Postby PalmBay » Tue Dec 03, 2013 7:11 pm

They ask for purposes of data, it's too inaccurate and unverifiable to ever have an impact on applications, in my opinion.
For example, they might see a jump in LSAT scores and if they know many of those applicants use a certain method to study for the LSAT, then they will use that data and help their "pre-law" students who currently attend that undergrad. Plus it's just valuable in general to have that information.

bp shinners
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Re: How might the kind of LSAT preparation impact applications?

Postby bp shinners » Wed Dec 04, 2013 5:35 pm

PalmBay wrote:They ask for purposes of data, it's too inaccurate and unverifiable to ever have an impact on applications, in my opinion.
For example, they might see a jump in LSAT scores and if they know many of those applicants use a certain method to study for the LSAT, then they will use that data and help their "pre-law" students who currently attend that undergrad. Plus it's just valuable in general to have that information.


I'd tend to side with this view - it's more an interesting fact they can collect for other reasons than something they'll use in the admissions decision.

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neprep
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Re: How might the kind of LSAT preparation impact applications?

Postby neprep » Thu Dec 05, 2013 10:09 am

Yale's Dean Rangappa provides this rationale for soliciting that information (emphases mine):

Yale's (203) Admissions Blog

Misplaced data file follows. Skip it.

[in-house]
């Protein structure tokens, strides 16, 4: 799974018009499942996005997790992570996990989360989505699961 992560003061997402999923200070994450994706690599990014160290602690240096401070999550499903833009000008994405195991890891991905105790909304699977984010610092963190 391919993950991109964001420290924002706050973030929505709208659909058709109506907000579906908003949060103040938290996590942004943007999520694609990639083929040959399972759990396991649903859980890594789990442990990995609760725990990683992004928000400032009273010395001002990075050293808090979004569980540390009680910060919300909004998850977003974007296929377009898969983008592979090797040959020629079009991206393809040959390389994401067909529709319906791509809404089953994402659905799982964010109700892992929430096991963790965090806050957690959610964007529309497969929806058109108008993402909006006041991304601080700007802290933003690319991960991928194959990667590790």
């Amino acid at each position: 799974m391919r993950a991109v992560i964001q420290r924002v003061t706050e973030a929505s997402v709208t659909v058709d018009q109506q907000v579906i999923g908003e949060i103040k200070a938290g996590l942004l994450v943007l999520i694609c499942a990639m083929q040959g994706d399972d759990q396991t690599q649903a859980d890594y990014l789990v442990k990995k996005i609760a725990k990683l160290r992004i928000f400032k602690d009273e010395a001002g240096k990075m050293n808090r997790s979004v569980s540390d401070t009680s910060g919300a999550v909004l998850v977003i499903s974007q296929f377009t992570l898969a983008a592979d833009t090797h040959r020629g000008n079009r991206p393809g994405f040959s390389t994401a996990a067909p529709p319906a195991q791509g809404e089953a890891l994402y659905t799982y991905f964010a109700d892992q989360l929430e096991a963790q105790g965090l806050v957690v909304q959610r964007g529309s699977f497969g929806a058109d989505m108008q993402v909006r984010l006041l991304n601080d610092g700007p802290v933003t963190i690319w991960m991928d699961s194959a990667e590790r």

For the LSAT, it's become the norm to take some type of preparation course (this is a change from one or two decades ago, when a relatively smaller portion of the applicant pool took such courses). Taking a course -- which helps students understand the test, gives guidance and practice on the different kinds of questions, and gives test-takers a psychological confidence boost -- can significantly help one's score. Of course, applicants who have a lot of self-discipline and organizational skills can self-study with the same (and sometimes better) benefits. But my guess is that most people aren't always as organized or disciplined, and generally take a course if they can -- for which they won't be penalized. These courses, however, are pretty pricey, and not all applicants have access to one. So, if I am looking at an application where a student self-studied, to me it's another piece of data in reviewing the application. That's not to say that a student who doesn't take a course and gets a lower score will get a "pass," or will have a lower standard applied to him or her, but it does allow me and other file readers to consider the resources that were or were not available to the applicant in preparing for the LSAT and weigh that along with the strengths and weaknesses of the other parts of the application.